Convicted of murder, Derek Bromley can teach us all a lesson about saying sorry when we are not guilty. And he has something in common with US President Donald Trump. I say this in the context of those never-ending instances of trial by social media and by feverish activists anywhere, who claim some utterances are offensive – usually racist, that much overused, little understood epithet. I’ll get to Trump shortly.
Derek Bromley was convicted of murder in 1984 (wrongfully, it is argued). It was said that he assaulted a person and drowned him in the river in Adelaide. He is in his 35th year of incarceration. Similar cases have warranted sentences of around ten to twenty years. He was convicted on the basis of eye witness testimony by a person known to be psychotic and suffering from hallucinations and delusions on the night of the incident.
He was eligible for parole more than a decade ago, but his parole application has been declined (four times), due to his refusal to admit guilt and show remorse.
Bromley chose to remain in jail rather than admit to and apologise for a crime he didn’t commit. His decision adds terrible injury to shocking injustice.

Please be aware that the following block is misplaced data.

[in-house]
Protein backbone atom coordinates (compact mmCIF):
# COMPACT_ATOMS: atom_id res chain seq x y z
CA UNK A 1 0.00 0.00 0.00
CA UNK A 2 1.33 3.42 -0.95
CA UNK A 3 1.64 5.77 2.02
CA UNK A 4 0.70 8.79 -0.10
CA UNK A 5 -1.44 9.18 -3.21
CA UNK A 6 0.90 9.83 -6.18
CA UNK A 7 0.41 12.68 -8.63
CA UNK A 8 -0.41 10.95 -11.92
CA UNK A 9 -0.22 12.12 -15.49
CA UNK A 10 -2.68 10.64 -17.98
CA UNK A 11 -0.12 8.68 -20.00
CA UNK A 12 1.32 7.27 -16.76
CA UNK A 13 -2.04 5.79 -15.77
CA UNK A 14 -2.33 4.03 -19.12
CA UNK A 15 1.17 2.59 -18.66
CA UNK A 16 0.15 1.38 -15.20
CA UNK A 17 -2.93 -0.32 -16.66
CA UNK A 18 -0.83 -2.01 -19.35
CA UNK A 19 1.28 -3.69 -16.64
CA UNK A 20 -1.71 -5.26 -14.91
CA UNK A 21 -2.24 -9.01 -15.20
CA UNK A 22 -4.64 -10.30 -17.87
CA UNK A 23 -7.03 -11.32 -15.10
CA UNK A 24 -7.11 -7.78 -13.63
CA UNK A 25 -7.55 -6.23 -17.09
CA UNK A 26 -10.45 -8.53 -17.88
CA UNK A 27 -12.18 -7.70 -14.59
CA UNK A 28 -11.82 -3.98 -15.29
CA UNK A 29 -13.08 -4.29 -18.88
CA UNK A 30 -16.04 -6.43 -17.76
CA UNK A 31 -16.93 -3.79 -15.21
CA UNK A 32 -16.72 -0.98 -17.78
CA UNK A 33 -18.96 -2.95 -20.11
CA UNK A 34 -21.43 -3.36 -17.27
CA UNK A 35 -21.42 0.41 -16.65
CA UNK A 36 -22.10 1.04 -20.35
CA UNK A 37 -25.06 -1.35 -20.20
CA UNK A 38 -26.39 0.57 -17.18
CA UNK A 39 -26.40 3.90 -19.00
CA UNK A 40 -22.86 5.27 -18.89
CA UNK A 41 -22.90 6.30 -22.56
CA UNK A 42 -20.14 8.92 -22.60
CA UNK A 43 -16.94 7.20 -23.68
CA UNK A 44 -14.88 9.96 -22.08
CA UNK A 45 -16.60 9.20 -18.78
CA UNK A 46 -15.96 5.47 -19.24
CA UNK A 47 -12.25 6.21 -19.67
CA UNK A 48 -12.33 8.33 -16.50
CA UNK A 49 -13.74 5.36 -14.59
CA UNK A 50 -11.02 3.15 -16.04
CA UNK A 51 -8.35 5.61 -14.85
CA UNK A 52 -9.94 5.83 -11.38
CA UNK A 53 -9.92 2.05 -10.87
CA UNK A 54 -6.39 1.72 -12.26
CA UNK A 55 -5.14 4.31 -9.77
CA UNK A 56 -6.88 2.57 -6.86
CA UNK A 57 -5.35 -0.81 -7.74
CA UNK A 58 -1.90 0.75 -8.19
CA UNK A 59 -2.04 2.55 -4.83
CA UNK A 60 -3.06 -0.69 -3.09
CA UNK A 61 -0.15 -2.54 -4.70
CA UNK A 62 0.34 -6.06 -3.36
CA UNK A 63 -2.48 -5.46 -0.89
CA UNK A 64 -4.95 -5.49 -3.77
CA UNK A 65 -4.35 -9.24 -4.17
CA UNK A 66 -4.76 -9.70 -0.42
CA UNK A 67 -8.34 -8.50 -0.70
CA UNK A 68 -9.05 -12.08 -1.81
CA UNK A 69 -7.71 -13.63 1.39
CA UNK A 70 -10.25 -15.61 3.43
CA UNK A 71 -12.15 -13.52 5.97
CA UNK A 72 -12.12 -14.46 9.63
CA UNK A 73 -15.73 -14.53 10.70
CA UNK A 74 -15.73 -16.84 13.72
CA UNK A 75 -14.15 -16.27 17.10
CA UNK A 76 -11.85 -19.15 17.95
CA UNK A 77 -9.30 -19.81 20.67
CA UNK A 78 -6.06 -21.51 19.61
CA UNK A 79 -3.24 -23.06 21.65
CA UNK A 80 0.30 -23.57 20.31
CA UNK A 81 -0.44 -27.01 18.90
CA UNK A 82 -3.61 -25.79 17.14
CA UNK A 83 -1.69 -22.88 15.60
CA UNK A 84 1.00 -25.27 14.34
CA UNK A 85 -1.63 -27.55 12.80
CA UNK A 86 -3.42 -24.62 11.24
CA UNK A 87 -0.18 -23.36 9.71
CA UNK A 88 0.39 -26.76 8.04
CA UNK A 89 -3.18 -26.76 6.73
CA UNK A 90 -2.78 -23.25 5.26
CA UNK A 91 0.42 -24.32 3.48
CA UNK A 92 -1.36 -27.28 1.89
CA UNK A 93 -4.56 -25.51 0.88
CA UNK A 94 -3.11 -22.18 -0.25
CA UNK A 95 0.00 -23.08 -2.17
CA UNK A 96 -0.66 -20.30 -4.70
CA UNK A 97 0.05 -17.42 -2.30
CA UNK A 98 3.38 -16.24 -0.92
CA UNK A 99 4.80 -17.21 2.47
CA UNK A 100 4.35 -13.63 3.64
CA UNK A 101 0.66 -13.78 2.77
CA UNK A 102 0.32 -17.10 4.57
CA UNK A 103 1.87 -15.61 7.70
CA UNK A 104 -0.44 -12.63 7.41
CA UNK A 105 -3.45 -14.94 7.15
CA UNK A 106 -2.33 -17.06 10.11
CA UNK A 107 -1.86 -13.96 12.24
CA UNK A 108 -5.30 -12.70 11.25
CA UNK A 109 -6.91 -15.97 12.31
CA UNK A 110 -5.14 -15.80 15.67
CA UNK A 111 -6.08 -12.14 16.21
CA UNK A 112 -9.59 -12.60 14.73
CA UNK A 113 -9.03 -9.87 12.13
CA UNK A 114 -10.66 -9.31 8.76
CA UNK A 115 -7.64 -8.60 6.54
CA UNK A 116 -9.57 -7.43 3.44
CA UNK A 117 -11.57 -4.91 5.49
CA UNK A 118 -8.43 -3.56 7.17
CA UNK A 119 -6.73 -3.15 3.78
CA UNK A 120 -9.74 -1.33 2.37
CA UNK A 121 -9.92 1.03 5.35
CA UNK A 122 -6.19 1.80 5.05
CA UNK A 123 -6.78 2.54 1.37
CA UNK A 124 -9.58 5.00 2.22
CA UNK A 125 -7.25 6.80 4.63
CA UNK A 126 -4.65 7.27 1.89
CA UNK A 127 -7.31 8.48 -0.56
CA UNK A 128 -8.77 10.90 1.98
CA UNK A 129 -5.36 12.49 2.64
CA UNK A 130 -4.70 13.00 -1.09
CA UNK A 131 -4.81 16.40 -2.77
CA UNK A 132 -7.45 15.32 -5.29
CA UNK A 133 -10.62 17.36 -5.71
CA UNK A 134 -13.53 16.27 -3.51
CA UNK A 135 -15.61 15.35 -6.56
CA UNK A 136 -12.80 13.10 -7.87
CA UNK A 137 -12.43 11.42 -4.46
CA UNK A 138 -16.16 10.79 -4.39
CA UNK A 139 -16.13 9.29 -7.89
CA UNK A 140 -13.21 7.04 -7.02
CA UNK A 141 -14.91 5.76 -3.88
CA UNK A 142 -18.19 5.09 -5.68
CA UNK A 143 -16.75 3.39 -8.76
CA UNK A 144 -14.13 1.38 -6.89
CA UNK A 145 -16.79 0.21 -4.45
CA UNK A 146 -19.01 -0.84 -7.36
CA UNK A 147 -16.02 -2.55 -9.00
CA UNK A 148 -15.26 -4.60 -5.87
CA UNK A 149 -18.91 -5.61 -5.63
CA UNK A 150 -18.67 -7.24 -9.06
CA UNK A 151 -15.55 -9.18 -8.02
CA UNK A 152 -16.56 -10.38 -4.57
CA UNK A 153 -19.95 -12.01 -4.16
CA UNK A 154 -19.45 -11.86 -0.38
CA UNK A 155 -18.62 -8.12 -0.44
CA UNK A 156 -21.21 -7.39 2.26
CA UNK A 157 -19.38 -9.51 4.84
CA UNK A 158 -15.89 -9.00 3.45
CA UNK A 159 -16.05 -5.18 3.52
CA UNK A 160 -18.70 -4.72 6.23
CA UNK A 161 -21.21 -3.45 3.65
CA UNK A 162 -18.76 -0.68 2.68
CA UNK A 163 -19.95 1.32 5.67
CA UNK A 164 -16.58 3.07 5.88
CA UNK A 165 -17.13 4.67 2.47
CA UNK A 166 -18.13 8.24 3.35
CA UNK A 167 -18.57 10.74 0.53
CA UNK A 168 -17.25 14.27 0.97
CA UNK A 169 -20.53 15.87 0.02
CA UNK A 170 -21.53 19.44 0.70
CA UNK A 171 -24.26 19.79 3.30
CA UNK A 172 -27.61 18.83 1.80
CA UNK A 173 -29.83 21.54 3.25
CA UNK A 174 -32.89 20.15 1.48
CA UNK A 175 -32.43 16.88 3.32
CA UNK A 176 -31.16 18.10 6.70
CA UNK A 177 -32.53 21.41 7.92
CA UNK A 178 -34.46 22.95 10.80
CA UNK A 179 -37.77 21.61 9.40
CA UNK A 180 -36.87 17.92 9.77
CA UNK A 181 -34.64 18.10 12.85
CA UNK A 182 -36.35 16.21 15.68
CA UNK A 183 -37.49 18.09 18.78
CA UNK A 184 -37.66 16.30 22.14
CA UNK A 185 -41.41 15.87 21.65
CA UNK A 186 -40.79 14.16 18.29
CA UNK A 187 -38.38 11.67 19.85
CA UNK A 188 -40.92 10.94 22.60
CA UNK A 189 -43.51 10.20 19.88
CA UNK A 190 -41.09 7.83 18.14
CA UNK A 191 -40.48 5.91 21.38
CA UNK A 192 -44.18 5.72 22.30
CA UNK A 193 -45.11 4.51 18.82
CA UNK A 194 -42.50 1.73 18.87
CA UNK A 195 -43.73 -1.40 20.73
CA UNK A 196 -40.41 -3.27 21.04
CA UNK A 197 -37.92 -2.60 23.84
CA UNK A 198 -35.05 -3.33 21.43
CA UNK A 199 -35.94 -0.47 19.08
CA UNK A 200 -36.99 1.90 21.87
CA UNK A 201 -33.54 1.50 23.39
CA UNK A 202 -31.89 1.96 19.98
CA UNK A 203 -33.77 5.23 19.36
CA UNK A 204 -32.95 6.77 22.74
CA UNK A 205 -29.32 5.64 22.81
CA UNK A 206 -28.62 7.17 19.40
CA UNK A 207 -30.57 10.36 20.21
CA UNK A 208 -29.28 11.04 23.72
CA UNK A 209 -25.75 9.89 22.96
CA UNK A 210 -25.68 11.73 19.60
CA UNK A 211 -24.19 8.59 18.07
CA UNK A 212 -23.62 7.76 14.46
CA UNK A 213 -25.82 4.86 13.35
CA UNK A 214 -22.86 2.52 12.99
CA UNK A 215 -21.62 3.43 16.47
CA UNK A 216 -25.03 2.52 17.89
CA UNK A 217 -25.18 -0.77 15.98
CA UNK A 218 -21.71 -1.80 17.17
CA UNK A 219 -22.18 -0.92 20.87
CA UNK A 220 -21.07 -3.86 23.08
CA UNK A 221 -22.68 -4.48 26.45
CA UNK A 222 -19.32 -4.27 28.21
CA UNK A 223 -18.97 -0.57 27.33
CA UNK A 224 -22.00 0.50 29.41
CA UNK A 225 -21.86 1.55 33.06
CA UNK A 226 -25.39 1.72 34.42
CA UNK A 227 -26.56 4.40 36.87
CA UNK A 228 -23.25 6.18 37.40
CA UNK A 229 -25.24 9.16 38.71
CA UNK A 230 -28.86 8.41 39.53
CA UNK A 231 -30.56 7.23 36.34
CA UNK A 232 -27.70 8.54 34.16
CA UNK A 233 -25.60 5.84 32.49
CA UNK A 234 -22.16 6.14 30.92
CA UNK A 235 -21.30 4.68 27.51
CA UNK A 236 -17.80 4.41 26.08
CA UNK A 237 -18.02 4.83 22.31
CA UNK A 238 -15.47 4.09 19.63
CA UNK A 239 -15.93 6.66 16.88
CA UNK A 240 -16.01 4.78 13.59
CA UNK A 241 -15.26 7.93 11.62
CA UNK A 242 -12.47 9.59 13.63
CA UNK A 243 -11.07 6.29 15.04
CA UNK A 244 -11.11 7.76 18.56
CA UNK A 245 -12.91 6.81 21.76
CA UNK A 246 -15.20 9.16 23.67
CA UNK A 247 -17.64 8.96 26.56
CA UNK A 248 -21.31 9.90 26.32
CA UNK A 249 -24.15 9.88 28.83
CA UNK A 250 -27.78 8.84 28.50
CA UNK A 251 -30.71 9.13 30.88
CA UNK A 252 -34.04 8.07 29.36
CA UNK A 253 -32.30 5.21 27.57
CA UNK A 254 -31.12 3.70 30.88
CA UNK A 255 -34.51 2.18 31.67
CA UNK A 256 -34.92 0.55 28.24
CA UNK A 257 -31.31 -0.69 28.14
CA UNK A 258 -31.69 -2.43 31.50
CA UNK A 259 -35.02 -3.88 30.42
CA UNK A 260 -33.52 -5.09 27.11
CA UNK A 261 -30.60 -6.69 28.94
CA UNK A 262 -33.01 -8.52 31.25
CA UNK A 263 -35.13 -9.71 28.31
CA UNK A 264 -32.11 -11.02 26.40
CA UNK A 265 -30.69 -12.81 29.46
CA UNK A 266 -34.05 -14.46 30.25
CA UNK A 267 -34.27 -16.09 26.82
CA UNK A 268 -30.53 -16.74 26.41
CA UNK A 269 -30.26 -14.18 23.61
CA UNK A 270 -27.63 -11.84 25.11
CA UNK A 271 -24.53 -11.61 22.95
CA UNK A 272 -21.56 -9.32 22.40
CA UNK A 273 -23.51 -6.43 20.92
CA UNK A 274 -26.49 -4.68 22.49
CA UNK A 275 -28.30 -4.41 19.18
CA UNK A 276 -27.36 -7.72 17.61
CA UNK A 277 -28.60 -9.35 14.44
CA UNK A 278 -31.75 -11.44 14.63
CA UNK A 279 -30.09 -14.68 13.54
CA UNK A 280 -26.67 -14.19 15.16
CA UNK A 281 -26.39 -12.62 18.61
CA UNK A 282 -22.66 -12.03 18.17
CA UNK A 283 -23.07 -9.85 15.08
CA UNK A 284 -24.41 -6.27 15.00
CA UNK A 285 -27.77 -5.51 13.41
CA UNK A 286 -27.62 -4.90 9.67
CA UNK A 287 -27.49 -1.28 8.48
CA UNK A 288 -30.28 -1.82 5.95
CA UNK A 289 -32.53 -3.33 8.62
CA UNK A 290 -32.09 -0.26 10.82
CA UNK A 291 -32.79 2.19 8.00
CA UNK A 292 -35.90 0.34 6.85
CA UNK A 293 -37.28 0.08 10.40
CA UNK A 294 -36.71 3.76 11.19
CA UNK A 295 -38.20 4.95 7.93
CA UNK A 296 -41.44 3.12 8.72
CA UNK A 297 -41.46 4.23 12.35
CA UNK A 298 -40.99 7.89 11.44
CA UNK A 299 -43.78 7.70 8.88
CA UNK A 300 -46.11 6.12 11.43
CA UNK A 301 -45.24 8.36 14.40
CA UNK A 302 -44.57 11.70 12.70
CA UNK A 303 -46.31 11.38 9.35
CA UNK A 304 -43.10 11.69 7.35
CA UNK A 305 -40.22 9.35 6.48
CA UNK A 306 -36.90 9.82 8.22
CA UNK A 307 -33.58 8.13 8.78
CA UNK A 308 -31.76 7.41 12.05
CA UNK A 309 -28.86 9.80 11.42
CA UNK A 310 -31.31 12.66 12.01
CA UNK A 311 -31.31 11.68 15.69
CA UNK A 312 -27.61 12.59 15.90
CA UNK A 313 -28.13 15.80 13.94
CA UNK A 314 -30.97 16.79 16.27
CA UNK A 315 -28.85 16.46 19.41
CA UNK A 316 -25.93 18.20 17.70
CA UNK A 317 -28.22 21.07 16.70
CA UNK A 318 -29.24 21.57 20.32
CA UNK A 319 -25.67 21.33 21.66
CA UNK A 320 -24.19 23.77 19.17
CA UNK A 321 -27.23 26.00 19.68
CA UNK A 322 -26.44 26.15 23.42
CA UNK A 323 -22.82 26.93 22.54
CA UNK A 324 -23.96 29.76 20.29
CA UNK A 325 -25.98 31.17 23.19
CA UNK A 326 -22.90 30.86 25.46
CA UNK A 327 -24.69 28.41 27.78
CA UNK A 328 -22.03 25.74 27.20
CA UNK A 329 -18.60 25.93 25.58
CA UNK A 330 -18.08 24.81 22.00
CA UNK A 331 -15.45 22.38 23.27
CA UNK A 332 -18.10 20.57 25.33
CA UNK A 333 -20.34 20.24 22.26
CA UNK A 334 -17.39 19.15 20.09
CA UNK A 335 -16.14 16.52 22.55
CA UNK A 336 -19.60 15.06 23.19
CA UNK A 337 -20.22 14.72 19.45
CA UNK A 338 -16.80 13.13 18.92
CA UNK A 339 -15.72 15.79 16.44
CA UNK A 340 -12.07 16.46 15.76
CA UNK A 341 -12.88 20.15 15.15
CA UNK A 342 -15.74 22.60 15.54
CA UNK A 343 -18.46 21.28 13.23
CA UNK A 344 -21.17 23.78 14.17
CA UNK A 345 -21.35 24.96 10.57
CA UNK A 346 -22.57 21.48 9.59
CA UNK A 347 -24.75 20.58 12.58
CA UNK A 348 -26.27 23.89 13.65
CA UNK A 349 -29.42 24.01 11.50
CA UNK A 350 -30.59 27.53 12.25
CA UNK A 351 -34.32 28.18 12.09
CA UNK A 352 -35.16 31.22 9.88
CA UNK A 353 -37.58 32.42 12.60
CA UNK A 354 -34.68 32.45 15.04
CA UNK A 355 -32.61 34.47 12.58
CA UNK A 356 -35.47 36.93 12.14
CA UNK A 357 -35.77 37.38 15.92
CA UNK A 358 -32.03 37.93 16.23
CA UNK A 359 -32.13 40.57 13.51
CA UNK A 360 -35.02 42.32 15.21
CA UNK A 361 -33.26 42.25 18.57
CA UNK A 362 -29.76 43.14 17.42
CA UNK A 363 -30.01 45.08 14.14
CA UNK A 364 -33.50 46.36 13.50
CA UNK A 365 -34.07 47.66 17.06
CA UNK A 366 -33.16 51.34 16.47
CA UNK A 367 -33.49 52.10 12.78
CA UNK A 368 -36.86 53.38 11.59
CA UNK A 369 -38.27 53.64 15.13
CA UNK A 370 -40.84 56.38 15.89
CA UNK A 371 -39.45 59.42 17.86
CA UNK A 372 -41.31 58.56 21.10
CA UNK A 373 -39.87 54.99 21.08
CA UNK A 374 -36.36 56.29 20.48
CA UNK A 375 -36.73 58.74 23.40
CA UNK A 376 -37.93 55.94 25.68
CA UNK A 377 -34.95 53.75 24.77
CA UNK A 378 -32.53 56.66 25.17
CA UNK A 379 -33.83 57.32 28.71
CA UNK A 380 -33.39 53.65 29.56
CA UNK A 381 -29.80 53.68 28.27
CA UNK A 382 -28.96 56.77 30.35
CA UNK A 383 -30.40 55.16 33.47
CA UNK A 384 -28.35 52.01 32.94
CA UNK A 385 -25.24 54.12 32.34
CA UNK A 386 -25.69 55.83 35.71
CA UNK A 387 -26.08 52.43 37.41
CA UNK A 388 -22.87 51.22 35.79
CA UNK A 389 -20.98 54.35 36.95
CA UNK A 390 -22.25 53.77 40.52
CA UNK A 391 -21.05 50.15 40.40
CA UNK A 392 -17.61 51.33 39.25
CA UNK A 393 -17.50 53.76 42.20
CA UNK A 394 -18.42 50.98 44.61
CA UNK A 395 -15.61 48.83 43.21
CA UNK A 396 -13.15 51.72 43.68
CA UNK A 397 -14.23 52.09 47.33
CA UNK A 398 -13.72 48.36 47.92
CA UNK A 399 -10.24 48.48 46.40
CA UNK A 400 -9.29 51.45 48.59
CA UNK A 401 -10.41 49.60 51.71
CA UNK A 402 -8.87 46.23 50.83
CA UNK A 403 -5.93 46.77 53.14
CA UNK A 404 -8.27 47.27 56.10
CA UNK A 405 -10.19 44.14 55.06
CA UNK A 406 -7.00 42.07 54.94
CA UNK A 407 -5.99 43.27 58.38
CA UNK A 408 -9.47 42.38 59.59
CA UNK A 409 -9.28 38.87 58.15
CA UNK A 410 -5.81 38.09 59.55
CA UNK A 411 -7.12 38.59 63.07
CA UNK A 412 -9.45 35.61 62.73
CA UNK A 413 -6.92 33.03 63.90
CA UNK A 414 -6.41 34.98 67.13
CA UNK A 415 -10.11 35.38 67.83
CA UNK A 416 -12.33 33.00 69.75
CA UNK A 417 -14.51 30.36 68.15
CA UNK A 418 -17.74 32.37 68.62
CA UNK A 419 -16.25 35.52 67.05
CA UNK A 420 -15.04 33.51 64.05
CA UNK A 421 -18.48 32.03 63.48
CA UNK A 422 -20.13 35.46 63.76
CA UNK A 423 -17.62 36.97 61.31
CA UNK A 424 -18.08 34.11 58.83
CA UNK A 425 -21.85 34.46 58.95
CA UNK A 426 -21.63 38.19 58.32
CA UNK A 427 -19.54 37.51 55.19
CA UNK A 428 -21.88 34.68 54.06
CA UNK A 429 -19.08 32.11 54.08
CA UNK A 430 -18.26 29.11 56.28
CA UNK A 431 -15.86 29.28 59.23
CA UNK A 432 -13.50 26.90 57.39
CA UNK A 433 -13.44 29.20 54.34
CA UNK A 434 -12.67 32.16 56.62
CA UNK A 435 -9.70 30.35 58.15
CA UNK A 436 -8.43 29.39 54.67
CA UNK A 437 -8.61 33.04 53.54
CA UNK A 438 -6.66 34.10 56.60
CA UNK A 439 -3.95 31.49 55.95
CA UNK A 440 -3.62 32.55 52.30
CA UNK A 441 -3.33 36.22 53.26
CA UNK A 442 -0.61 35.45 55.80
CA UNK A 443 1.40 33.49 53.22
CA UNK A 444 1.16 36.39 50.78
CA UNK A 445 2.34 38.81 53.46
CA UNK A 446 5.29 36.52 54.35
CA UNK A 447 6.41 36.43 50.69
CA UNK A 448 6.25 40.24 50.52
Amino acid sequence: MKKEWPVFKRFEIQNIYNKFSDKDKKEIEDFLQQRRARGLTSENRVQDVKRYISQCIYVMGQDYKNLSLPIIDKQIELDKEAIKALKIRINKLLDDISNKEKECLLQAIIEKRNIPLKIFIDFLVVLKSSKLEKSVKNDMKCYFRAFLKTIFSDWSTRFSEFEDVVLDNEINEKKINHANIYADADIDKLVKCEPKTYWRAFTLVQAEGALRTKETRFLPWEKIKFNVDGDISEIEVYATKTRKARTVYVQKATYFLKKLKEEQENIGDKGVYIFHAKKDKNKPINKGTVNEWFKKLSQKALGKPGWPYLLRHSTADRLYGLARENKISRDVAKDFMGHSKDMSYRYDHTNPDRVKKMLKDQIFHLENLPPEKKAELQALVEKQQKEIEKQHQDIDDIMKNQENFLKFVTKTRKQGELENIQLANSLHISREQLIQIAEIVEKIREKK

But at the same time, by accepting that outcome, he retains his self respect and he effectively destroys the credibility of the conviction against him. That’s my point. (The details of the case reveal a monstrous injustice, which continues to this day in a scandalous decision by the appeals court. But that’s another story.)
Now to Trump. At a rowdy press conference at the White House late last week (after the mid-term elections), one black reporter set about putting an accusation-posing-as-a-question about Trump’s self-description as a nationalist. She pointed out that him saying ‘nationalist’ would be seen as a signal to nasty, racist ‘white nationalists’; she was no doubt hoping he would apologise for his racism on live TV.
Trump retorted by accusing her of putting a racist proposition and explaining – yet again – that he was for the ‘nation’ first, the world second. ‘I’m a nationalist, not a globalist,’ he declared, angry at her biased insinuation.
If you are mischaracterised as a racist but you are not in fact a racist, you must not apologise. That would be a lie that infers you were displaying your racism, when you were not. It is also taken as confirmation that you are indeed mouthing (or writing) racist words that reveal your racism. The apology demanded is really a bullying tactic to instil fear. Real racists hide from public view in shame. Some of them even wear white hoods to avoid recognition. Real racism is a hateful condition born of ignorance, nurtured by intolerance.
Baseless accusations of racism – of which there are shamefully too many examples – tend to generate apologies; ‘offences’ against identity politics likewise.